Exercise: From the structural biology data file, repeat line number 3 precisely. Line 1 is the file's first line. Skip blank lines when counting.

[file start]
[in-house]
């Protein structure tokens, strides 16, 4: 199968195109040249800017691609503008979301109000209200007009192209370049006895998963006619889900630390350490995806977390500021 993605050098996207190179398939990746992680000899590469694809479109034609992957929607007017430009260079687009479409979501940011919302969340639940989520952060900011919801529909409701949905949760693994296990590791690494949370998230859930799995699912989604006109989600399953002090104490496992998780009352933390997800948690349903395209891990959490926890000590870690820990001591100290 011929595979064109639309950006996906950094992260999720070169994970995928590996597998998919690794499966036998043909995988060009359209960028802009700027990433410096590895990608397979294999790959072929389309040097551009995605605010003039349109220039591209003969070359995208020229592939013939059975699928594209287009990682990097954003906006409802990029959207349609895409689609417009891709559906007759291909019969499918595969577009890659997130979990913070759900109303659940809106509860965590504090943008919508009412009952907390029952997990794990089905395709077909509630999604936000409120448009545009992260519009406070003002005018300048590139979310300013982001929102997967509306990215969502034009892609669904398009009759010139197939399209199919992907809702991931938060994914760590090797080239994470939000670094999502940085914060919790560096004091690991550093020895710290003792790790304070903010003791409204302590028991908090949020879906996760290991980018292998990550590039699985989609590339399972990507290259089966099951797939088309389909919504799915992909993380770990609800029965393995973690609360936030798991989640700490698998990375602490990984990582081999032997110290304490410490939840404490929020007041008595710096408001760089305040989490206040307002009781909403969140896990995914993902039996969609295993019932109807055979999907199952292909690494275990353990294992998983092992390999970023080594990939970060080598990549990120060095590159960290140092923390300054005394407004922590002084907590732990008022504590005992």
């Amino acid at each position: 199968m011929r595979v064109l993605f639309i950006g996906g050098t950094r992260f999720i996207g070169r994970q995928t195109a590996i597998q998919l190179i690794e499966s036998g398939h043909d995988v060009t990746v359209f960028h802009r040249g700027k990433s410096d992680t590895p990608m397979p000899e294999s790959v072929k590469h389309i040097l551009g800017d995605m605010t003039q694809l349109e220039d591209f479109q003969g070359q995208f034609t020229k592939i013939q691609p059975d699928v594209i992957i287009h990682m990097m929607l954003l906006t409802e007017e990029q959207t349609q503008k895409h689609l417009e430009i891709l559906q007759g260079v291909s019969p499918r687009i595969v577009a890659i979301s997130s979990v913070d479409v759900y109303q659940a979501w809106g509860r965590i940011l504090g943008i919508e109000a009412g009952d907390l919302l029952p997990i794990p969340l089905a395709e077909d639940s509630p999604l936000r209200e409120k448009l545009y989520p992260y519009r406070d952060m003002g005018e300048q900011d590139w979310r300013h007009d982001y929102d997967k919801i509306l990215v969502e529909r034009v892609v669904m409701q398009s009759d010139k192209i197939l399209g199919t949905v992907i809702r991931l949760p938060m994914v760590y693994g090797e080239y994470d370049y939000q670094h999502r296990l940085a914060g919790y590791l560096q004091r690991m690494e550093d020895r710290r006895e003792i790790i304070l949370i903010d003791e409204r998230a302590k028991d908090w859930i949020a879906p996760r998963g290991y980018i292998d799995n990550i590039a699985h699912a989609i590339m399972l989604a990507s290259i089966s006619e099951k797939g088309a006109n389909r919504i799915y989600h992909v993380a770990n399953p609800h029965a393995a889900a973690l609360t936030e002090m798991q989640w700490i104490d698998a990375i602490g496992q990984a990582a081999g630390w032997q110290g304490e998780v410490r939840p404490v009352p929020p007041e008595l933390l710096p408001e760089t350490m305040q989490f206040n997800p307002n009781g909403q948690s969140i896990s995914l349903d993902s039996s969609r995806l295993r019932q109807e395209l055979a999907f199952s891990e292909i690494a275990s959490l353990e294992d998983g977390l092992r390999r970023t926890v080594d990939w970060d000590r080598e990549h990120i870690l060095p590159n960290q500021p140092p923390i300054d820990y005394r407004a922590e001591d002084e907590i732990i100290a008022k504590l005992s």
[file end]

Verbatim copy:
């Amino acid at each position: 199968m011929r595979v064109l993605f639309i950006g996906g050098t950094r992260f999720i996207g070169r994970q995928t195109a590996i597998q998919l190179i690794e499966s036998g398939h043909d995988v060009t990746v359209f960028h802009r040249g700027k990433s410096d992680t590895p990608m397979p000899e294999s790959v072929k590469h389309i040097l551009g800017d995605m605010t003039q694809l349109e220039d591209f479109q003969g070359q995208f034609t020229k592939i013939q691609p059975d699928v594209i992957i287009h990682m990097m929607l954003l906006t409802e007017e990029q959207t349609q503008k895409h689609l417009e430009i891709l559906q007759g260079v291909s019969p499918r687009i595969v577009a890659i979301s997130s979990v913070d479409v759900y109303q659940a979501w809106g509860r965590i940011l504090g943008i919508e109000a009412g009952d907390l919302l029952p997990i794990p969340l089905a395709e077909d639940s509630p999604l936000r209200e409120k448009l545009y989520p992260y519009r406070d952060m003002g005018e300048q900011d590139w979310r300013h007009d982001y929102d997967k919801i509306l990215v969502e529909r034009v892609v669904m409701q398009s009759d010139k192209i197939l399209g199919t949905v992907i809702r991931l949760p938060m994914v760590y693994g090797e080239y994470d370049y939000q670094h999502r296990l940085a914060g919790y590791l560096q004091r690991m690494e550093d020895r710290r006895e003792i790790i304070l949370i903010d003791e409204r998230a302590k028991d908090w859930i949020a879906p996760r998963g290991y980018i292998d799995n990550i590039a699985h699912a989609i590339m399972l989604a990507s290259i089966s006619e099951k797939g088309a006109n389909r919504i799915y989600h992909v993380a770990n399953p609800h029965a393995a889900a973690l609360t936030e002090m798991q989640w700490i104490d698998a990375i602490g496992q990984a990582a081999g630390w032997q110290g304490e998780v410490r939840p404490v009352p929020p007041e008595l933390l710096p408001e760089t350490m305040q989490f206040n997800p307002n009781g909403q948690s969140i896990s995914l349903d993902s039996s969609r995806l295993r019932q109807e395209l055979a999907f199952s891990e292909i690494a275990s959490l353990e294992d998983g977390l092992r390999r970023t926890v080594d990939w970060d000590r080598e990549h990120i870690l060095p590159n960290q500021p140092p923390i300054d820990y005394r407004a922590e001591d002084e907590i732990i100290a008022k504590l005992s």